Message of Thaqalayn

A Quarterly Journal of Islamic Studies

Ijtihād: Takhti’ah or Taswib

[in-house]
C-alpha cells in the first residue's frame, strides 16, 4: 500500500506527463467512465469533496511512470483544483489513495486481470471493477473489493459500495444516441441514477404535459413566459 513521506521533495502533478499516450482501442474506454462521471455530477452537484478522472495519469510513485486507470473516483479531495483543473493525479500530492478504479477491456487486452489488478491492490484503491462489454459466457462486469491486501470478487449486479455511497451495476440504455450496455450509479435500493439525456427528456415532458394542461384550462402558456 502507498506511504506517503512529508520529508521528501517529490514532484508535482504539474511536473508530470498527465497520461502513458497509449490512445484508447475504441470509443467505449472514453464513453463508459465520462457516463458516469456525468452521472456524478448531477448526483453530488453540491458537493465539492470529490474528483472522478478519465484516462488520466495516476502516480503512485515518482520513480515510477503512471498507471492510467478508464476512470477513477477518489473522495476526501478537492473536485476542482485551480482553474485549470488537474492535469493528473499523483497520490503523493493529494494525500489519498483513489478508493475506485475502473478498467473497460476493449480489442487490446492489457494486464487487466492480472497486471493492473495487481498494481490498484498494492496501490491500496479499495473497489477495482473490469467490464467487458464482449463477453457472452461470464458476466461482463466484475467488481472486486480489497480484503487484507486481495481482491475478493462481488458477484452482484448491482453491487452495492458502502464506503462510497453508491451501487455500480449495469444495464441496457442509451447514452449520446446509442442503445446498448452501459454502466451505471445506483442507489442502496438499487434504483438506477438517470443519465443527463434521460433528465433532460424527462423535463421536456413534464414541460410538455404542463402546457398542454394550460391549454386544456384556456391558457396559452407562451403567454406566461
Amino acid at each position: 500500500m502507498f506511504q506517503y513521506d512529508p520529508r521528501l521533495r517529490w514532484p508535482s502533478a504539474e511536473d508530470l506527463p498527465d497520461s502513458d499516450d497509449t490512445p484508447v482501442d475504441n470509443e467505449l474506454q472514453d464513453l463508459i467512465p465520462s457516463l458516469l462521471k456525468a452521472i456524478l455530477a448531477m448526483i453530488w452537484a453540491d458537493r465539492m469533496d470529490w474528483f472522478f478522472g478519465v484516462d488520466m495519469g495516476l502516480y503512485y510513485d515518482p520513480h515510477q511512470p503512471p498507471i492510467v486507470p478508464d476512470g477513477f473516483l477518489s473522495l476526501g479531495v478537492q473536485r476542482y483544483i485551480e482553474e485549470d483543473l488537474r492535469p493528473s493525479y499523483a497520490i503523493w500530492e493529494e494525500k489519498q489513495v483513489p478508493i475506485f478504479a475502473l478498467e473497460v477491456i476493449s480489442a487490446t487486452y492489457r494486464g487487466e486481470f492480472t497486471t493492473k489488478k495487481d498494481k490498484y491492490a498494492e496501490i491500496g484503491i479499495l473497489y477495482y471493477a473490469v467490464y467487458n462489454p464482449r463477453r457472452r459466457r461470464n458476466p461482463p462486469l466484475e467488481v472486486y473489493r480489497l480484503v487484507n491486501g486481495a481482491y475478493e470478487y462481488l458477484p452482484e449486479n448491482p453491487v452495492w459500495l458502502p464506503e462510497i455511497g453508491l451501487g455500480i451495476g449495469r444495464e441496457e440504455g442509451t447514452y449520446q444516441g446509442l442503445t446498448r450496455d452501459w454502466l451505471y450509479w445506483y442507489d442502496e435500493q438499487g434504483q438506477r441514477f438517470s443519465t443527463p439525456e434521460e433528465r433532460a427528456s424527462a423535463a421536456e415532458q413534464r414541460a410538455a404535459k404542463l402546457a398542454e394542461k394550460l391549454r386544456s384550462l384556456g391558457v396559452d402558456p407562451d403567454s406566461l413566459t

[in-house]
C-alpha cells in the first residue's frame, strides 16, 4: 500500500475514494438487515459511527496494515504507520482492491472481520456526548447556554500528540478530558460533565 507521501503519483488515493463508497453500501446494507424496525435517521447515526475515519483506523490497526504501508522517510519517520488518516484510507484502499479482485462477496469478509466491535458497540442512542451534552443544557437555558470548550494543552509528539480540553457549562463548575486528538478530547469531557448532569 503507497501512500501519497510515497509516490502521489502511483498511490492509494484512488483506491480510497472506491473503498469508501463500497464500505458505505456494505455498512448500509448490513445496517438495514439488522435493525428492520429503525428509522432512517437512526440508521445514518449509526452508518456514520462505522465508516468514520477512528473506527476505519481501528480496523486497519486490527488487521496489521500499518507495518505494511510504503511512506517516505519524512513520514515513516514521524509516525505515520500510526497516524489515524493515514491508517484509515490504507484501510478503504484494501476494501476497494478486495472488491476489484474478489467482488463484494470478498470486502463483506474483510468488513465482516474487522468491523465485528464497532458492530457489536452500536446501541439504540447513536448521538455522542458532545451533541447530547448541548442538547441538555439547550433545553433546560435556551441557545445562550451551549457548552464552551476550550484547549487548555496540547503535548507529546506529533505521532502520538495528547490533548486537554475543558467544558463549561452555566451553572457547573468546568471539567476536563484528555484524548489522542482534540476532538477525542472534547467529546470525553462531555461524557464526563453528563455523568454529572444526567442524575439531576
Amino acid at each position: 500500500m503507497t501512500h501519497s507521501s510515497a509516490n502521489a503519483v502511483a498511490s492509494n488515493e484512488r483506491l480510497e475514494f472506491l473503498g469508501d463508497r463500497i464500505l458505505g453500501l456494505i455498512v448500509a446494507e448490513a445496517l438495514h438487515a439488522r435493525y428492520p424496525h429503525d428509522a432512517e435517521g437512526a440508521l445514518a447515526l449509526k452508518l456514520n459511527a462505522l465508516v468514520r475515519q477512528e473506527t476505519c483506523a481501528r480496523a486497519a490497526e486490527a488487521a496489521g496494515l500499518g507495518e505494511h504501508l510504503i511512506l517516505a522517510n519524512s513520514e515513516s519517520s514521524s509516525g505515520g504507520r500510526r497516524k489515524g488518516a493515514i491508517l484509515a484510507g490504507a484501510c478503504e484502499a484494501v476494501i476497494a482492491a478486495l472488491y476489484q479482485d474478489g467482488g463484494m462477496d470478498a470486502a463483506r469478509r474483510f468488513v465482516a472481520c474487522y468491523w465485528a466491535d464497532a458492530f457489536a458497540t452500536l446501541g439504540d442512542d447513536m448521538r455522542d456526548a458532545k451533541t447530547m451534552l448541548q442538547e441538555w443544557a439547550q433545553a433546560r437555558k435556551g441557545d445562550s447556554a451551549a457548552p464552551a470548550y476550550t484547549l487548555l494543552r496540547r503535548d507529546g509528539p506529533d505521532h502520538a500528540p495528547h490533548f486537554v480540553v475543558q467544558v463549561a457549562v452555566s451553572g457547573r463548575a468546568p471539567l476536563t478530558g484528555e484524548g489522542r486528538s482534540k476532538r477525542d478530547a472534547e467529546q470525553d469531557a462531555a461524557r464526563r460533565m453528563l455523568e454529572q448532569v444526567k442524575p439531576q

Since Islamic shari‘ah (law) is for all muslims at all times and in all places, it provides for every Muslim all the legal rules regarding whether an act is obligatory, forbidden, disliked, recommended or permissible, which he needs in order to obtain his real salvation. Since the Qur’an and the Sunnah of the Prophet do not deal with all the individual rulings in a very specific and detailed way and contain mostly general rulings, ijtihâd, i.e. a total expenditure of effort in the seeking of an opinion regarding a rule of divine law, is often needed. According to B. G. Weiss, “since the law of God comprehends, in principle, the whole of life, it must be continually expounded as novel life situations present themselves. Consequently, the existence of ijtihâd is not a right but a responsibility, one that rests in every age upon the community as a whole.” However one of the controversial problems in ijtihâd is that of takhti'ah (fallibilism; admission of the possibility of error in the judgments of the jurist, mujtahid) and taswib (infallibilism; maintenance of the jurist’s infallibility and denial of any possibility of error). In other words, there is a question whether jurists holding conflicting opinions can all be said to be above error. Muslim thinking on this issue is truly divided. There are two completely different opinions. Shi‘ah scholars and a number of Sunni scholars admit the possibility of error in the fatwas of the jurists and accordingly they are called, “mukhatti’ah (derived from khata', error), whereas a majority of Sunni scholars believe that the mujtahids are above error, and hence refer to them as musawwibah (derived from sawâb). In this paper I intend to consider briefly the concept, definition, and types of ijtihâd and then examine briefly the criteria and justification of takhti’ah and taswib according to both Shi‘a and Sunni scholars. I will also try to present the arguments of both sides in the issue.


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